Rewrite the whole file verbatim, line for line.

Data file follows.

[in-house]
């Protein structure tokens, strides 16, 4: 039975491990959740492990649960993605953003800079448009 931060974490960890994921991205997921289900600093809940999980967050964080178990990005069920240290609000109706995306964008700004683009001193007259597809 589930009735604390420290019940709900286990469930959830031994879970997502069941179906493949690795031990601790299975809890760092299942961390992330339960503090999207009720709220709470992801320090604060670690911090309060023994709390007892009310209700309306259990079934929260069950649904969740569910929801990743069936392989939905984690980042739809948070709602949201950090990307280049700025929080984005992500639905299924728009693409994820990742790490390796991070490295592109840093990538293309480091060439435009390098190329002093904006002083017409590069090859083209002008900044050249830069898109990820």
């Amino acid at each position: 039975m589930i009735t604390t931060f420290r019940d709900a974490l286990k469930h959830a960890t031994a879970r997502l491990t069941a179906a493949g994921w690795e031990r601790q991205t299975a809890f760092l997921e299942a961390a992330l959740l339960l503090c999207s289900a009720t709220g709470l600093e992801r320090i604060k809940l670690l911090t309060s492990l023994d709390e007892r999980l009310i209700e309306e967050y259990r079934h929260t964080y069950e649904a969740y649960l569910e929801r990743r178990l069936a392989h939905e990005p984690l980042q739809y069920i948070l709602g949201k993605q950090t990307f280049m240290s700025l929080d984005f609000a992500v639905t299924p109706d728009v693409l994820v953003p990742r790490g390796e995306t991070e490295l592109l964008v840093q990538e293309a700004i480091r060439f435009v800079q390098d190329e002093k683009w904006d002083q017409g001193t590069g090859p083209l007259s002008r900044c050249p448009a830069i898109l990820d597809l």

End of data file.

[in-house]
């Protein structure tokens, strides 16, 4: 039975491990959740492990649960993605953003800079448009 931060974490960890994921991205997921289900600093809940999980967050964080178990990005069920240290609000109706995306964008700004683009001193007259597809 589930009735604390420290019940709900286990469930959830031994879970997502069941179906493949690795031990601790299975809890760092299942961390992330339960503090999207009720709220709470992801320090604060670690911090309060023994709390007892009310209700309306259990079934929260069950649904969740569910929801990743069936392989939905984690980042739809948070709602949201950090990307280049700025929080984005992500639905299924728009693409994820990742790490390796991070490295592109840093990538293309480091060439435009390098190329002093904006002083017409590069090859083209002008900044050249830069898109990820």
């Amino acid at each position: 039975m589930i009735t604390t931060f420290r019940d709900a974490l286990k469930h959830a960890t031994a879970r997502l491990t069941a179906a493949g994921w690795e031990r601790q991205t299975a809890f760092l997921e299942a961390a992330l959740l339960l503090c999207s289900a009720t709220g709470l600093e992801r320090i604060k809940l670690l911090t309060s492990l023994d709390e007892r999980l009310i209700e309306e967050y259990r079934h929260t964080y069950e649904a969740y649960l569910e929801r990743r178990l069936a392989h939905e990005p984690l980042q739809y069920i948070l709602g949201k993605q950090t990307f280049m240290s700025l929080d984005f609000a992500v639905t299924p109706d728009v693409l994820v953003p990742r790490g390796e995306t991070e490295l592109l964008v840093q990538e293309a700004i480091r060439f435009v800079q390098d190329e002093k683009w904006d002083q017409g001193t590069g090859p083209l007259s002008r900044c050249p448009a830069i898109l990820d597809l």